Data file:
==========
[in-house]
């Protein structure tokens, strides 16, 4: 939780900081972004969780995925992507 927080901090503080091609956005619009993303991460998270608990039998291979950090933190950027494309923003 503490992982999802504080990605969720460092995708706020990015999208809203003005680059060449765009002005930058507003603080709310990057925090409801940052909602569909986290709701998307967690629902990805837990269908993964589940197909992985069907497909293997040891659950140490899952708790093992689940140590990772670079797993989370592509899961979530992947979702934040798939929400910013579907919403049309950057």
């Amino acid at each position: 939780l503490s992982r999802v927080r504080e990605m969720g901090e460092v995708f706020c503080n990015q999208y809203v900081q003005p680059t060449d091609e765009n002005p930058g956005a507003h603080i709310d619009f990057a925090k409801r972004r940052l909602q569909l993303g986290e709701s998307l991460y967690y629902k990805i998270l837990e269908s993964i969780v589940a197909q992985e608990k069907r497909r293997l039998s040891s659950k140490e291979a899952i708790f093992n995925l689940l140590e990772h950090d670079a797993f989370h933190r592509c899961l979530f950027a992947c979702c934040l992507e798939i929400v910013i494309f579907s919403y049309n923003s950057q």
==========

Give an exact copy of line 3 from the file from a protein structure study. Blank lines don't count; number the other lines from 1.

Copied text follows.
């Amino acid at each position: 939780l503490s992982r999802v927080r504080e990605m969720g901090e460092v995708f706020c503080n990015q999208y809203v900081q003005p680059t060449d091609e765009n002005p930058g956005a507003h603080i709310d619009f990057a925090k409801r972004r940052l909602q569909l993303g986290e709701s998307l991460y967690y629902k990805i998270l837990e269908s993964i969780v589940a197909q992985e608990k069907r497909r293997l039998s040891s659950k140490e291979a899952i708790f093992n995925l689940l140590e990772h950090d670079a797993f989370h933190r592509c899961l979530f950027a992947c979702c934040l992507e798939i929400v910013i494309f579907s919403y049309n923003s950057q």